Dealing with a shaky economy: Very difficult.

Looking to overhaul a messy American health care system: Very difficult.

Dealing with the Muslim world and the Arab Street: Very difficult.

Quitting smoking: Perhaps too difficult.

In June, President Barack Obama signed strong legislation aimed at preventing a new generation of smokers from getting hooked. The law, in part, limits flavorings for cigarettes that are all but certainly targeted to young smokers. Hey, once the nicotine addiction kicks in, they can be flavored like the nether end of a skunk, and most folks will still keep smoking them.

Our current president has fought a quiet and personal war against nicotine addiction. It was supposed to be a campaign promise – to his wife, no less – that were he to run for president, he’d put the Marlboro Man out to pasture.

Though there’s no official word from the White House, we suspect that the lack of information speaks volumes. We don’t believe Obama has entirely kicked his long-standing habit.

Obama is an effective model for just how difficult a nicotine addiction is to defeat. He certainly has a high degree of stress in his job, and any smoker will tell you that, whatever the actual physiological effects of smoking might be, the act has a calming effect.  That wouldn’t be the case for a nonsmoker; it is inarguably the case if one smokes.

The decision to quit smoking must be a personal one, and it must be stronger than the addiction itself.  Even then, it doesn’t always work.  We know of people scared into quitting due to health crisis. We know others who risked death in more than one way by inhaling cigarette smoke and oxygen simultaneously.  We know of one recent case where the motivation was the recent tax increase that raised the price of the least-expensive cigarettes beyond the $4 mark.  That was the breaking point – the anger at the cost (and the taxation) that put one smoker over the line and into the ranks of former smokers. Nine days on nicotine gum and then cold turkey. So far, so good for the last 11 weeks.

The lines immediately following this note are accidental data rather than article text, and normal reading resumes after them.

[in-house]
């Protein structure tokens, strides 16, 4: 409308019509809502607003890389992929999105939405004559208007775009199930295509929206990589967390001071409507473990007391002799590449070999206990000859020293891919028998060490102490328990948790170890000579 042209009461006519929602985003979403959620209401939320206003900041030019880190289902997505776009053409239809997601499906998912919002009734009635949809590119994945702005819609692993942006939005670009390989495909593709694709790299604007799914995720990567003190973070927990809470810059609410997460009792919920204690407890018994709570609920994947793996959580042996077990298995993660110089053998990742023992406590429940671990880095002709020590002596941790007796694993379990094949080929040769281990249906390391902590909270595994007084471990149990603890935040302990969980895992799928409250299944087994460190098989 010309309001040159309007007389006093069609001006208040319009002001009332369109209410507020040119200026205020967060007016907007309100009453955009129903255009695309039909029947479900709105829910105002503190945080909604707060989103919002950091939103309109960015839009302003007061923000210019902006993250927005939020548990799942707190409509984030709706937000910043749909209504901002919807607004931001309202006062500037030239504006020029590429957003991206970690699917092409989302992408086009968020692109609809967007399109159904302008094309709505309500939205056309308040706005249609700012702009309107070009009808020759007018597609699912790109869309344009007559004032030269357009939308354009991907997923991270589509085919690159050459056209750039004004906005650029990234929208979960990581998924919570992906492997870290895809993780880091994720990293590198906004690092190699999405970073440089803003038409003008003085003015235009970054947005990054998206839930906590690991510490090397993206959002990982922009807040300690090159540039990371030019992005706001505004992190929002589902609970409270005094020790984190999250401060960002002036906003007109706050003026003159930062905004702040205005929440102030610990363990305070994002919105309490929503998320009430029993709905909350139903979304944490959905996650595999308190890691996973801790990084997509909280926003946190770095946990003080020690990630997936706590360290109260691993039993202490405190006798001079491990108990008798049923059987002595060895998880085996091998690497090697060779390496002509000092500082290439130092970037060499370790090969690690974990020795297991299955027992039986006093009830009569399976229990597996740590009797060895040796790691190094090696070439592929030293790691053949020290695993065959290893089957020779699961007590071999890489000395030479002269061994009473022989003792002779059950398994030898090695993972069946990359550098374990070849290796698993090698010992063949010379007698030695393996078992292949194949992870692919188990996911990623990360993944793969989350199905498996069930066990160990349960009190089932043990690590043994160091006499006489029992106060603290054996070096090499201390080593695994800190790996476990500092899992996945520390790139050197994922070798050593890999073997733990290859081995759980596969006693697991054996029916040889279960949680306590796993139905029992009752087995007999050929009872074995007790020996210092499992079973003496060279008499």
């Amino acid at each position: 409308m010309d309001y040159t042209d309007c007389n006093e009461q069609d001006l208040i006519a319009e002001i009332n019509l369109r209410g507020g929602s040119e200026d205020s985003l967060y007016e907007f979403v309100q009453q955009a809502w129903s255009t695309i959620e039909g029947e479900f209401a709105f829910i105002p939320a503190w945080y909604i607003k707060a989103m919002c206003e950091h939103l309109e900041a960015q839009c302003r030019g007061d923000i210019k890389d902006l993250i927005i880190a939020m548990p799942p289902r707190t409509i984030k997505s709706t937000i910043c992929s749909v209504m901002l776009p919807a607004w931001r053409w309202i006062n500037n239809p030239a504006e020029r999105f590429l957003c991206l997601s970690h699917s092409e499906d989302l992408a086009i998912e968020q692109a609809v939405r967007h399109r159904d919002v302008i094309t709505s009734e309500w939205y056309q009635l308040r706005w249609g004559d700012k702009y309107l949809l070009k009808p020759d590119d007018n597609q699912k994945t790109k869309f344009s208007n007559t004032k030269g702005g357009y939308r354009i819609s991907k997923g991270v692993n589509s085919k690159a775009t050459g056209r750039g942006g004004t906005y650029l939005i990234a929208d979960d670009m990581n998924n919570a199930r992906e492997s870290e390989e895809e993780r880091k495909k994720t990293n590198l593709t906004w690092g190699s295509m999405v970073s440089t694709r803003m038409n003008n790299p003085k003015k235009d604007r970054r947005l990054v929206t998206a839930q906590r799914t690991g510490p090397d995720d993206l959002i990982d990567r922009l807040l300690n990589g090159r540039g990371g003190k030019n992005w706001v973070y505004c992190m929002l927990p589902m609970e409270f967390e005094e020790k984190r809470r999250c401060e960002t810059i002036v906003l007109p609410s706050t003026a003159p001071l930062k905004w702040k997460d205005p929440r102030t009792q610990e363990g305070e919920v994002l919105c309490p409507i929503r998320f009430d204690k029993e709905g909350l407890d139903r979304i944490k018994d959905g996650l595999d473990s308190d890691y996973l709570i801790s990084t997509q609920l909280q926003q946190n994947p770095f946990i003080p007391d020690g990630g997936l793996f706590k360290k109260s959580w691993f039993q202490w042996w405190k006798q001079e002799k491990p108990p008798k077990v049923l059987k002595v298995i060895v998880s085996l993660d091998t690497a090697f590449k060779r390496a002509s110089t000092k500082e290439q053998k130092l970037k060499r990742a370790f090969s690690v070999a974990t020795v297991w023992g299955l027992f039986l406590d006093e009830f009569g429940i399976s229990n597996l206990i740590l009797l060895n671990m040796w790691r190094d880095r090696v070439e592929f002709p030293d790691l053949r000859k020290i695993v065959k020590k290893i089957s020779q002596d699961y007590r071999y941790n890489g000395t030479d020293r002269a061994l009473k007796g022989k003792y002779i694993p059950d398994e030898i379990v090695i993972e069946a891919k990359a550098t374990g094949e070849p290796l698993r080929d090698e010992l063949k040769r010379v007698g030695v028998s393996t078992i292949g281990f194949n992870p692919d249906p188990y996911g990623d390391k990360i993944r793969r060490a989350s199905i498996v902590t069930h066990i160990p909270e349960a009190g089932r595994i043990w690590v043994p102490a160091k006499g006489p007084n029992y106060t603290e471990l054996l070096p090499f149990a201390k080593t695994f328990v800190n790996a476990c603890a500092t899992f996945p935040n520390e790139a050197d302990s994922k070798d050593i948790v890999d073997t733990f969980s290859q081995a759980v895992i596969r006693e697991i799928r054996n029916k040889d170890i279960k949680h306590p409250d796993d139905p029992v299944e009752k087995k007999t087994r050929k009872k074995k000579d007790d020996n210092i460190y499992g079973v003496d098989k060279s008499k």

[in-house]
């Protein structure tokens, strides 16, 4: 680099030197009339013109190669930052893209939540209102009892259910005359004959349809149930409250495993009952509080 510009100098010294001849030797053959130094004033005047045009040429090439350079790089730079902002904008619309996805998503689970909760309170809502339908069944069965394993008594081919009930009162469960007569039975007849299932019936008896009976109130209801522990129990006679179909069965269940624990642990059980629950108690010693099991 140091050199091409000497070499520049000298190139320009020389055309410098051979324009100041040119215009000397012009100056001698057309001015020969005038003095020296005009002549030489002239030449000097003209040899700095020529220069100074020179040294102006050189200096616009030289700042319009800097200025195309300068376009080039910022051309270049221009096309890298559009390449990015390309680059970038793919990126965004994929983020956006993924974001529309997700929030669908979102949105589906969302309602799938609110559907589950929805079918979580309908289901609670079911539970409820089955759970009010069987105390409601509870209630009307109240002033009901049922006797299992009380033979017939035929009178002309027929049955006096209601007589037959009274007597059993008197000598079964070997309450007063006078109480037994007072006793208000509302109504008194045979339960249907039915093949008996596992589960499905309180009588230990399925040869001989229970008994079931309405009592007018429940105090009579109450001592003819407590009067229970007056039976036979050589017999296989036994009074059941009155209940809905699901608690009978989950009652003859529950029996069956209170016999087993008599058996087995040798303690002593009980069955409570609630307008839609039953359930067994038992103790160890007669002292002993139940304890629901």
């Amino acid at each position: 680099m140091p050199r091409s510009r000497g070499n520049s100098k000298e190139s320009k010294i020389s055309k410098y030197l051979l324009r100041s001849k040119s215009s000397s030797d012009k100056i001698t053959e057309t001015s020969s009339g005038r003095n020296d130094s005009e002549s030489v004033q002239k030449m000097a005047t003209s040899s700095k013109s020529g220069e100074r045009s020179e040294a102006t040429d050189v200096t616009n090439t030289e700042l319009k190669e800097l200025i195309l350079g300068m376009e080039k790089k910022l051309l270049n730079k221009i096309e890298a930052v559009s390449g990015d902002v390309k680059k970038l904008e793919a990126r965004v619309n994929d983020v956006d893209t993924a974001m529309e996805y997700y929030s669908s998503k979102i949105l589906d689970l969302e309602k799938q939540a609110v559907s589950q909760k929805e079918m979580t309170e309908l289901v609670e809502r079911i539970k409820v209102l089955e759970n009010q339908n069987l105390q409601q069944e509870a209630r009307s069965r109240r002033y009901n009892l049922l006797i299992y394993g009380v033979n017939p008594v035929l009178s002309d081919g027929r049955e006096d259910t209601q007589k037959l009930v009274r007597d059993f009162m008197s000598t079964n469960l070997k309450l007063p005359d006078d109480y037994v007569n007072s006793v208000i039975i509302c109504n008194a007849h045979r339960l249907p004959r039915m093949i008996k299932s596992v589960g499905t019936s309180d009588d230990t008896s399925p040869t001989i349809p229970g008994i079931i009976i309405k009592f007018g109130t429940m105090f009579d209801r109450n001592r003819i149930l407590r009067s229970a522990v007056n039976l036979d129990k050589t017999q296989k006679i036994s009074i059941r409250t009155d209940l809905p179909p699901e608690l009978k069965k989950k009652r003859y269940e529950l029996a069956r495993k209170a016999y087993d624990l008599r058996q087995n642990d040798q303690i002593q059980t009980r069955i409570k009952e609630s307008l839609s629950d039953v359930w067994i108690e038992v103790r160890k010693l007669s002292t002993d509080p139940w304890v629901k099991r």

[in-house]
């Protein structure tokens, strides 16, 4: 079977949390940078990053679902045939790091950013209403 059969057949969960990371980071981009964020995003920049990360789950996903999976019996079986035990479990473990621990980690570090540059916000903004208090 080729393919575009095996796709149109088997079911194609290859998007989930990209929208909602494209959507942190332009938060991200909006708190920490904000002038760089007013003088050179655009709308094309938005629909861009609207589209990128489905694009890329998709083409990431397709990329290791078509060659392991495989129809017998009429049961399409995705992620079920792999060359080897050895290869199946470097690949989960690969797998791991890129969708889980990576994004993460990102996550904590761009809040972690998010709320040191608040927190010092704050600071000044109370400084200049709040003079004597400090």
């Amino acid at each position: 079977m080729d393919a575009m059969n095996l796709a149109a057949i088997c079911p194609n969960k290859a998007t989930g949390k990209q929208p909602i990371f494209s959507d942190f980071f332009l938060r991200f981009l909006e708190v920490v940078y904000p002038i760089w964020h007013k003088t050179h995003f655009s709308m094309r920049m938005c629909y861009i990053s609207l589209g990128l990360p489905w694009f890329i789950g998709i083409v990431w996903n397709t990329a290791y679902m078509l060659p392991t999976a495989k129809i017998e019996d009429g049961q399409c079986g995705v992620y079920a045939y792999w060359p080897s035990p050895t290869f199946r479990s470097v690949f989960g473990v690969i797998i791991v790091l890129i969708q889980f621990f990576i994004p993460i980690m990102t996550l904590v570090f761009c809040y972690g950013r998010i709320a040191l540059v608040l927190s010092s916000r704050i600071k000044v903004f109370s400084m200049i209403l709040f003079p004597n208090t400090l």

It’s not unusual – at least historically – for presidents to smoke.  It was a different world a few generations ago. Lyndon Johnson, John Kennedy, Dwight Eisenhower and Franklin Roosevelt all smoked.  Nor is it unusual among other world leaders of the past.  Try to imagine Winston Churchill without his cigar; it’s almost impossible to do so.

But this is a world in which we’re supposed to know better. It’s also a world in which a lot of programs are underwritten by the spiraling amount of taxes collected on the products. It’s a world of mixed messages as well.

Just because the wise and the powerful of the past did it, and just because our current president might (well, likely does) do it, doesn’t mean it’s a good idea.  You know all the warnings; all the reasons not to do so.  As adults, we make our own choices.  We certainly support legislation to prevent those who are underage from being more easily seduced into an addictive, expensive and potentially deadly lifestyle choice.

We can say that Obama would be better off to get completely away from cigarettes, but we can’t fault him greatly if he occasionally hits up one of his staffers for a coffin nail. Many of us have been there.

Editor’s Note:  This editorial originally appeared in the Lebanon Daily News in Pennsylvania. It was reprinted here with permission from The Associated Press.  The views expressed in the editorial are not necessarily those of the South Florida Times.